by Ed Hayes
We saw a friend off at the railroad station several days ago.
Haven’t done that in years.
Usually when my wife and I bid provisional farewells to old acquaintances,
relatives, neighbors and house guests, the performances take place
on the gravel driveway of our cottage. Or, perish the thought,
it entails a lengthy drive across town on our well-used boulevards
and along the specialized touch-and-go trails that zero in on
our spectacular, sprawling, swarming international airport.
Our most recent goodbye was staged on nearby Winter Park’s
open, intimate Amtrak platform.
Despite bum weather to the north and bum weather to the south,
the engineer sounded the horn no more than a few minutes late
as the train coiled into view around the south turn of tracks.
Ah, such a grandiose sight. There she was, the gleaming, beaming,
one-eyed, friendly monster aiming directly in our direction. I
do believe a chill would’ve slithered down my spine even
if I’d not been caught up in an untypically sunless Florida
True, I do miss the classic train whistle of bygone days, the
faraway cry of the old steam locomotive, but, clearly, something
important was taking place on this stage, someone was going somewhere.
The bell was clanging on the illuminated crossing signal on the
street behind the small-town station, the train grunted to a halt,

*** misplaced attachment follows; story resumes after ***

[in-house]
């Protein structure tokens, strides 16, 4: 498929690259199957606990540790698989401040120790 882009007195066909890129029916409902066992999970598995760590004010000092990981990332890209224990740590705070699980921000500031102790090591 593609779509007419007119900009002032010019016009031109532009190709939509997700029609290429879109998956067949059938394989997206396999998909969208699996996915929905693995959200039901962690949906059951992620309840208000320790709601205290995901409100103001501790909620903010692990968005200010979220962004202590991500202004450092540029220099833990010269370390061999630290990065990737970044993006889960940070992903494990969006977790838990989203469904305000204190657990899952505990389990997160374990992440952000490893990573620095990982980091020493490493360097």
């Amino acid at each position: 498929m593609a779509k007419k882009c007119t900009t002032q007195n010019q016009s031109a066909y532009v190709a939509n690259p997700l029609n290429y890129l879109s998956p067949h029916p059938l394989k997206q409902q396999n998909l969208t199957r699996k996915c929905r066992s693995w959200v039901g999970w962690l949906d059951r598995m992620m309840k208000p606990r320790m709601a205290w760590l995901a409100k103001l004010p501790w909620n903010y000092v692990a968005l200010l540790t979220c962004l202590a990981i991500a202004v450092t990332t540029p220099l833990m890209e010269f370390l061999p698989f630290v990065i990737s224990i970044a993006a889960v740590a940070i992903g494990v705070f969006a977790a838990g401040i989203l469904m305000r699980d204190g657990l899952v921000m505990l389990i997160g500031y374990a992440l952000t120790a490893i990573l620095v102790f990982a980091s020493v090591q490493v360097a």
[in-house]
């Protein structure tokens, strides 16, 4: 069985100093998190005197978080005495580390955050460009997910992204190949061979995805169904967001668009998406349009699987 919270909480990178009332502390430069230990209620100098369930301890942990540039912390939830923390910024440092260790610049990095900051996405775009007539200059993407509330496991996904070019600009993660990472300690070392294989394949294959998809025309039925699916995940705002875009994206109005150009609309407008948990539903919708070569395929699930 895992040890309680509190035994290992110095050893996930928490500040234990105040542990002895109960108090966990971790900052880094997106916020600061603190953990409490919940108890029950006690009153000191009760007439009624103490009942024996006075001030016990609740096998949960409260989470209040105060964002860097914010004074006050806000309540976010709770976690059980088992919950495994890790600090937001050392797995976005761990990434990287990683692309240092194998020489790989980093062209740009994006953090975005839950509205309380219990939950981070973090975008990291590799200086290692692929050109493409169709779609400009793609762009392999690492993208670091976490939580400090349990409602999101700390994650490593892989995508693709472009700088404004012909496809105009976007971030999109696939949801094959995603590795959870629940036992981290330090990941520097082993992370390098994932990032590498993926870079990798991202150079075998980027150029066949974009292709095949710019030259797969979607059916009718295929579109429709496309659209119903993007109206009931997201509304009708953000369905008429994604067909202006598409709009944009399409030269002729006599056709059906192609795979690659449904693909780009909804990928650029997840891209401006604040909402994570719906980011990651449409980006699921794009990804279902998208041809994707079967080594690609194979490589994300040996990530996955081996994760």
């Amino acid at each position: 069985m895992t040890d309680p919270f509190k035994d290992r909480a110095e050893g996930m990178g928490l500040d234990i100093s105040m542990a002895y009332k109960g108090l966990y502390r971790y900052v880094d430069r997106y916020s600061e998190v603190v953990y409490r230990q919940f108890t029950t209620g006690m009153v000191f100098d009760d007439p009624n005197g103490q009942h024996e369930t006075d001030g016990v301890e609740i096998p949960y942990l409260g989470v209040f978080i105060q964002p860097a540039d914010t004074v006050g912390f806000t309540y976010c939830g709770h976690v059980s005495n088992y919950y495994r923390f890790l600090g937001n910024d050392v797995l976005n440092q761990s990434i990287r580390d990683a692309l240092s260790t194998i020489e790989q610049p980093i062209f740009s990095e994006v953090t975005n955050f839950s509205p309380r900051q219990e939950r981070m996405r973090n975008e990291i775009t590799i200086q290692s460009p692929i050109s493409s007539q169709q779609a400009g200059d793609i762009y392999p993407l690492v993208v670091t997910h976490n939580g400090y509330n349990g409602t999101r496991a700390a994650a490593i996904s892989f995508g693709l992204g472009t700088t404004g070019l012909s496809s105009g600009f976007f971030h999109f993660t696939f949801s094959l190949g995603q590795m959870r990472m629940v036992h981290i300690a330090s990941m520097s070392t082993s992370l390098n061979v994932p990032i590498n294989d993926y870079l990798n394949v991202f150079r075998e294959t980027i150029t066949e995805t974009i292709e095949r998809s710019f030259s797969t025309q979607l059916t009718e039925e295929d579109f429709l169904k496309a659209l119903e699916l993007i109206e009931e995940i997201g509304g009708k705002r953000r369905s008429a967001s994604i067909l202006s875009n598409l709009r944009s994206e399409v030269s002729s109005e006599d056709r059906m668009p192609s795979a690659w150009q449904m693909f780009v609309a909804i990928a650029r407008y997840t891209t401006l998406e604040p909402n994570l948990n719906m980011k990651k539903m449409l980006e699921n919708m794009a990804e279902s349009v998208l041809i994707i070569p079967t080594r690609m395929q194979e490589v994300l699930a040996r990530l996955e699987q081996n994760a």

and the self-possessed conductor swung down. I swear I smelled
Our friend, ticketed for New York City, was appropriately bundled
up for its typically brutal February weather. If imperative he
had to go off, we wanted to go with him. He wiped away a tear.
In truth he wanted to stay, but he was on a mercy mission to be
at his ailing mother’s bedside.
Later, motoring home, I reminded my wife that entirely too much
time—four or five years—had elapsed since we’d
last taken a choo-choo ride together. Idly she wondered if I could
remember riding the rails for the first time ever.
Oh, my dear, yes, sixty years ago, a run of only a few uninspiring
miles, Jefferson Barracks to Union Station in St. Louis, where
I changed trains to the war. The antique station has since been
transformed into a world-class festival marketplace, or so my
older brother tells me, but on the screen in my head, I suppose,
it’ll always be the world’s biggest and busiest railroad
Lord, yes, I can still hear the continuous, high, monotone of
information echoing from the loudspeakers in the heat of those
peak wartime years, and all the jabber, laughing, and crying you
can stuff into one dramatic production.
Our friend might not get to sniff the daisies, but traveling
by train, or bus, for that matter, you see it, the whole bouquet.
And then he was gone, and we stood there, and all we heard was
the faint, fading clickety-clack echoing back.
Excerpted from 3-Minute Heydeys by Ed Hayes.
Copyright © 2004 Ed Hayes. Excerpted by arrangement with
Pineapple Press, Inc. All rights reserved. $9.95. Available in
local bookstores or call 800-746-3275 or click